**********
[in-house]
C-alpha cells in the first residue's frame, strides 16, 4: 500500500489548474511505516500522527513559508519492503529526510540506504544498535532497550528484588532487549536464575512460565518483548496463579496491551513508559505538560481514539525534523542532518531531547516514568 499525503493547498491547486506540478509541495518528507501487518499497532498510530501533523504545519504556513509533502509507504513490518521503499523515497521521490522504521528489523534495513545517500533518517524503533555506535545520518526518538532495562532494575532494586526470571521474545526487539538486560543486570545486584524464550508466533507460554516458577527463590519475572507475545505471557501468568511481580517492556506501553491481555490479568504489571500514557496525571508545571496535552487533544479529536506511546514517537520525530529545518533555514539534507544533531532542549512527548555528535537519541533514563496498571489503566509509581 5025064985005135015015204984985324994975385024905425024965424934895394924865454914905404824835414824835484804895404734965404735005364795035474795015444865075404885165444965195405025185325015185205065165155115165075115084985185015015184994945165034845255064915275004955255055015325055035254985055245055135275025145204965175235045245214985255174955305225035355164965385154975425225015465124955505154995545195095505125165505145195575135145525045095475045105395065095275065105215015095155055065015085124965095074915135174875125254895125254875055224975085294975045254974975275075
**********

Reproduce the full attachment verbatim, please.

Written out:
[in-house]
C-alpha cells in the first residue's frame, strides 16, 4: 500500500489548474511505516500522527513559508519492503529526510540506504544498535532497550528484588532487549536464575512460565518483548496463579496491551513508559505538560481514539525534523542532518531531547516514568 499525503493547498491547486506540478509541495518528507501487518499497532498510530501533523504545519504556513509533502509507504513490518521503499523515497521521490522504521528489523534495513545517500533518517524503533555506535545520518526518538532495562532494575532494586526470571521474545526487539538486560543486570545486584524464550508466533507460554516458577527463590519475572507475545505471557501468568511481580517492556506501553491481555490479568504489571500514557496525571508545571496535552487533544479529536506511546514517537520525530529545518533555514539534507544533531532542549512527548555528535537519541533514563496498571489503566509509581 5025064985005135015015204984985324994975385024905425024965424934895394924865454914905404824835414824835484804895404734965404735005364795035474795015444865075404885165444965195405025185325015185205065165155115165075115084985185015015184994945165034845255064915275004955255055015325055035254985055245055135275025145204965175235045245214985255174955305225035355164965385154975425225015465124955505154995545195095505125165505145195575135145525045095475045105395065095275065105215015095155055065015085124965095074915135174875125254895125254875055224975085294975045254974975275075